When to harvest

So, your children have planted their seeds and seedlings, tended their garden with much care, and are now waiting impatiently for the fruit of their labour. If you’ve planned properly, some waiting periods may not be too long. Here’s a guide to certain vegetable harvest times:


If planted from seedling, leafy types of lettuce can be harvested in just a few weeks. This is a great vegetable to teach children how to prolong a harvest, by only picking the larger, outer leaves each time, and allowing the inner leaves to grow.


You’ll know your fruit is ripe when the curled tendril at the stem end turns brown and dries and the underside turns yellow or cream-coloured (watermelons will continue ripening for up to three days after being harvested). The best test for children to use is to tap the melon. When the sound is deep and hollow, the fruit is ready.


Harvest cucumbers before they turn orange or yellow and their seeds begin to harden. When picking them, hold the stem with your free hand so as not to hurt the plant. Keep cucumbers in a plastic bag so they retain their moisture.


Two months after sowing, broccoli can be harvested, when the florets are tight and dark green, and before its flowers start to open. Remove the main head, but allow the side shoots to continue growing, as these can be harvested for months afterwards. Here children can learn how there’s more to the plant than its fruit – let them harvest broccoli leaves too, for you to use in salads, soups and stews.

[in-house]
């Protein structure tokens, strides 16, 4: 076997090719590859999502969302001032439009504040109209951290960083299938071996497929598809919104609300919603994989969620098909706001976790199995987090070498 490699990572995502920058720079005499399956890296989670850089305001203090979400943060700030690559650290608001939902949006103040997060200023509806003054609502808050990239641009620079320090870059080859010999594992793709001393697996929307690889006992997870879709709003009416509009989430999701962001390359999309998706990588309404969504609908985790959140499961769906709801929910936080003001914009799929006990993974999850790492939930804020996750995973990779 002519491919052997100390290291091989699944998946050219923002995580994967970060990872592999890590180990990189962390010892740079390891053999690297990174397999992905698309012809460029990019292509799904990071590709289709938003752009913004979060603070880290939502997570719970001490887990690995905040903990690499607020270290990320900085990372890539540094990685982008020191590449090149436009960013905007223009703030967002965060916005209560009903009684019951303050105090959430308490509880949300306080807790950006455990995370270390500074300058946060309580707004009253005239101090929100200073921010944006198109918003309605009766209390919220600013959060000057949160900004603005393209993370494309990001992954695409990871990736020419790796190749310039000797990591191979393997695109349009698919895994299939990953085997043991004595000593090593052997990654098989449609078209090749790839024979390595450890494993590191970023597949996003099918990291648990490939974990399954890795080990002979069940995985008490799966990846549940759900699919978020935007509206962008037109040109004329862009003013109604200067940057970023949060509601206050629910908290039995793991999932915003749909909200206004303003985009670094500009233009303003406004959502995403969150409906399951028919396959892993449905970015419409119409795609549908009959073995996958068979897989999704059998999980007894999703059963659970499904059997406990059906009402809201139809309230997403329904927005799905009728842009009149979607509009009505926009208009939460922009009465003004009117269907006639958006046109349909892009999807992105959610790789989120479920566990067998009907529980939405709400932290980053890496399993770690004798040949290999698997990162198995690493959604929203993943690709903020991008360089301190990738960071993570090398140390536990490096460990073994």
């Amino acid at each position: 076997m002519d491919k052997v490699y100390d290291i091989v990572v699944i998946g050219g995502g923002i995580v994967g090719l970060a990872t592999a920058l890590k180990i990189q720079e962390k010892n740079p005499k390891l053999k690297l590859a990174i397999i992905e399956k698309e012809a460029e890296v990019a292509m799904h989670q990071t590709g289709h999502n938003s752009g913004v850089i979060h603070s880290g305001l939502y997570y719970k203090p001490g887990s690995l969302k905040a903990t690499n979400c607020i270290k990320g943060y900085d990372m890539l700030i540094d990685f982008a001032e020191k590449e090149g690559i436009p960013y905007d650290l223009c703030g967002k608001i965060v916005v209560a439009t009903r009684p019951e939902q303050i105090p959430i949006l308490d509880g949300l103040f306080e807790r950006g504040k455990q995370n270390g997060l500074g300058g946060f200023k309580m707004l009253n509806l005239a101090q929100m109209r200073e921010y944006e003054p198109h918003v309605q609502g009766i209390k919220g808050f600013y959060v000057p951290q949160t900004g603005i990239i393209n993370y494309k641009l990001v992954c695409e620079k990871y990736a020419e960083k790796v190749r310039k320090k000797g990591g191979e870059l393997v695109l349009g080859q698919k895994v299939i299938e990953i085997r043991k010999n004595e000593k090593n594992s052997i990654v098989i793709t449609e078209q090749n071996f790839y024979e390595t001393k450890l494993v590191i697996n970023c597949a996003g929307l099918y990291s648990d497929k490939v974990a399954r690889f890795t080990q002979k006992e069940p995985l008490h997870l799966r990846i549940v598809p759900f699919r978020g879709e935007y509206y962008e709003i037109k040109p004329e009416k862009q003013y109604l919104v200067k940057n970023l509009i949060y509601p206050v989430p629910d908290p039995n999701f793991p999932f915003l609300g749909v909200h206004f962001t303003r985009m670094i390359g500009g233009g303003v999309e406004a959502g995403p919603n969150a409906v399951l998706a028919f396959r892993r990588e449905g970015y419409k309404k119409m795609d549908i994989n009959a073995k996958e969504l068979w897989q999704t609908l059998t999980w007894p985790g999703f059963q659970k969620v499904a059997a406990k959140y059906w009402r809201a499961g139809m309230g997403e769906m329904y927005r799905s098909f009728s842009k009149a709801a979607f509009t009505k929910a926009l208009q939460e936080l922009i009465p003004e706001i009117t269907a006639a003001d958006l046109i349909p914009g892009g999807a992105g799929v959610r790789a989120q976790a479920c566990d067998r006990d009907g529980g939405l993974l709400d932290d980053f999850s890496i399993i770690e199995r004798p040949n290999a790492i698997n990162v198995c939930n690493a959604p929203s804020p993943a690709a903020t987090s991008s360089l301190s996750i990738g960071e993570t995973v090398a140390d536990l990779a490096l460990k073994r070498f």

Harvest new potatoes two weeks after the plant blooms, but only harvest the main crop after the tops have died down. Be sure to do this when the ground is dry, and dig carefully to avoid bruising the potatoes.


Do this at home with the children as an experiment: place a ripe tomato and an unripe tomato in a deep bowl of water. The ripe tomato will sink, while the other one won’t. This will show them what to look for in a ripe tomato before harvesting. Tomatoes are ready to be picked when they’re uniformly red – just before they soften.

The harvest season is a wonderful chance for your children to eat directly from their garden, showing them the importance of subsistence farming. It’s also an opportunity to teach them the merits of eating naturally grown fruit and vegetables in season – they’ll taste the difference.

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